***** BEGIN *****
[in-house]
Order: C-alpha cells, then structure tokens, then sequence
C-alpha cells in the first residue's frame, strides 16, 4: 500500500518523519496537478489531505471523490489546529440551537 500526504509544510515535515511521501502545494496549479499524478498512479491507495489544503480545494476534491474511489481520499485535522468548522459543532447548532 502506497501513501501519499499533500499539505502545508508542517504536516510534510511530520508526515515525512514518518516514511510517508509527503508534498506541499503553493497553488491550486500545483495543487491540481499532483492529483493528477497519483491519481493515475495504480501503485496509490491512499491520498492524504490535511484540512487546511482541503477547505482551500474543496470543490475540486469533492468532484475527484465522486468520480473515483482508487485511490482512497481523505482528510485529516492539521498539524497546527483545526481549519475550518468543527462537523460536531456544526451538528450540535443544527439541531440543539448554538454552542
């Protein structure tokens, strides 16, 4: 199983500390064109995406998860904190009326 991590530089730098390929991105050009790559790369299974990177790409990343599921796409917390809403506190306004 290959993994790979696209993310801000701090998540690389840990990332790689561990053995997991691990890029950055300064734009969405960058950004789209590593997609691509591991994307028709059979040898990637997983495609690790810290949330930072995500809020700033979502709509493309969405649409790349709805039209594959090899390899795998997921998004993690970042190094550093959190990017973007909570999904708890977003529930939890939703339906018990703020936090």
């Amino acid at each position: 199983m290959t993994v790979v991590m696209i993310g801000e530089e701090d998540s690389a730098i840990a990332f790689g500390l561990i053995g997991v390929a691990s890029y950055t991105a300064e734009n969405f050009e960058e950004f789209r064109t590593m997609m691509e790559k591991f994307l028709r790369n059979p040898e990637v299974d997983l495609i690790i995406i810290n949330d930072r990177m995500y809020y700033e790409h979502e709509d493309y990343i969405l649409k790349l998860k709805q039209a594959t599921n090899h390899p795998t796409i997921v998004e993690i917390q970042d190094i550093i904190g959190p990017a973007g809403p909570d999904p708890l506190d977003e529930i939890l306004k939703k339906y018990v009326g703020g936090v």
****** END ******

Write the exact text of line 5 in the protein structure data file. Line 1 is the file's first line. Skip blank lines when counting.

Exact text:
């Amino acid at each position: 199983m290959t993994v790979v991590m696209i993310g801000e530089e701090d998540s690389a730098i840990a990332f790689g500390l561990i053995g997991v390929a691990s890029y950055t991105a300064e734009n969405f050009e960058e950004f789209r064109t590593m997609m691509e790559k591991f994307l028709r790369n059979p040898e990637v299974d997983l495609i690790i995406i810290n949330d930072r990177m995500y809020y700033e790409h979502e709509d493309y990343i969405l649409k790349l998860k709805q039209a594959t599921n090899h390899p795998t796409i997921v998004e993690i917390q970042d190094i550093i904190g959190p990017a973007g809403p909570d999904p708890l506190d977003e529930i939890l306004k939703k339906y018990v009326g703020g936090v």